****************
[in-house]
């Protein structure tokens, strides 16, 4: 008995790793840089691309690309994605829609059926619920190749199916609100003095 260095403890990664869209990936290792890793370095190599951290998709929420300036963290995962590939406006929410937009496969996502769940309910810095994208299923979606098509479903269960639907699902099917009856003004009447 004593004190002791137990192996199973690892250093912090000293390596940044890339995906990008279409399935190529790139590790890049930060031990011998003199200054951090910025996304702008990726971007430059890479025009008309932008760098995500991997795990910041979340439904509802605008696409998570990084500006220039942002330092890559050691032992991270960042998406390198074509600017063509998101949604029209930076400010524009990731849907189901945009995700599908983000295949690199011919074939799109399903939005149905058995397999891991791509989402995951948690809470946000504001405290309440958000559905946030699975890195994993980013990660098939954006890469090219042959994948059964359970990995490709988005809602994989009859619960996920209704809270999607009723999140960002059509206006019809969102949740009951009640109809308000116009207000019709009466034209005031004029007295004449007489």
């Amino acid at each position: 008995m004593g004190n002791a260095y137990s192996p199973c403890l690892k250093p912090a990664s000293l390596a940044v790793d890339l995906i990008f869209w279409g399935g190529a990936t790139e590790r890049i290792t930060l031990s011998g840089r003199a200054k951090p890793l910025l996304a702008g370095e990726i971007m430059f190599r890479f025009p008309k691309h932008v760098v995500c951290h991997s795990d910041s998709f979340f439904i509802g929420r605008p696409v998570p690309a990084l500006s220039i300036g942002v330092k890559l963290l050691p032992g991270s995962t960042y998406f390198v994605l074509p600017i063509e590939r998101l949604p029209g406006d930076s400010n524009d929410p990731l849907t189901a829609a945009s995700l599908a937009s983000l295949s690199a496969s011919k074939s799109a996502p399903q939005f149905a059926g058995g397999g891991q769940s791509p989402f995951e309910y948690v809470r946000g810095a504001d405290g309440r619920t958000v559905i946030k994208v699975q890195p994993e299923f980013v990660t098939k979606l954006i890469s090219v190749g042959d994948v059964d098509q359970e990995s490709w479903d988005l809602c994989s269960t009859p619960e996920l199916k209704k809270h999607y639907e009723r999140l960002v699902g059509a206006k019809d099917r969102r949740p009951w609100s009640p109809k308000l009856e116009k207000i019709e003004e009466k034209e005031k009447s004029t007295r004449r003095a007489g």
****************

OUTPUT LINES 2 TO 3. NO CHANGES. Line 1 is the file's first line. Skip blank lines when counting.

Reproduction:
């Protein structure tokens, strides 16, 4: 008995790793840089691309690309994605829609059926619920190749199916609100003095 260095403890990664869209990936290792890793370095190599951290998709929420300036963290995962590939406006929410937009496969996502769940309910810095994208299923979606098509479903269960639907699902099917009856003004009447 004593004190002791137990192996199973690892250093912090000293390596940044890339995906990008279409399935190529790139590790890049930060031990011998003199200054951090910025996304702008990726971007430059890479025009008309932008760098995500991997795990910041979340439904509802605008696409998570990084500006220039942002330092890559050691032992991270960042998406390198074509600017063509998101949604029209930076400010524009990731849907189901945009995700599908983000295949690199011919074939799109399903939005149905058995397999891991791509989402995951948690809470946000504001405290309440958000559905946030699975890195994993980013990660098939954006890469090219042959994948059964359970990995490709988005809602994989009859619960996920209704809270999607009723999140960002059509206006019809969102949740009951009640109809308000116009207000019709009466034209005031004029007295004449007489």
């Amino acid at each position: 008995m004593g004190n002791a260095y137990s192996p199973c403890l690892k250093p912090a990664s000293l390596a940044v790793d890339l995906i990008f869209w279409g399935g190529a990936t790139e590790r890049i290792t930060l031990s011998g840089r003199a200054k951090p890793l910025l996304a702008g370095e990726i971007m430059f190599r890479f025009p008309k691309h932008v760098v995500c951290h991997s795990d910041s998709f979340f439904i509802g929420r605008p696409v998570p690309a990084l500006s220039i300036g942002v330092k890559l963290l050691p032992g991270s995962t960042y998406f390198v994605l074509p600017i063509e590939r998101l949604p029209g406006d930076s400010n524009d929410p990731l849907t189901a829609a945009s995700l599908a937009s983000l295949s690199a496969s011919k074939s799109a996502p399903q939005f149905a059926g058995g397999g891991q769940s791509p989402f995951e309910y948690v809470r946000g810095a504001d405290g309440r619920t958000v559905i946030k994208v699975q890195p994993e299923f980013v990660t098939k979606l954006i890469s090219v190749g042959d994948v059964d098509q359970e990995s490709w479903d988005l809602c994989s269960t009859p619960e996920l199916k209704k809270h999607y639907e009723r999140l960002v699902g059509a206006k019809d099917r969102r949740p009951w609100s009640p109809k308000l009856e116009k207000i019709e003004e009466k034209e005031k009447s004029t007295r004449r003095a007489g």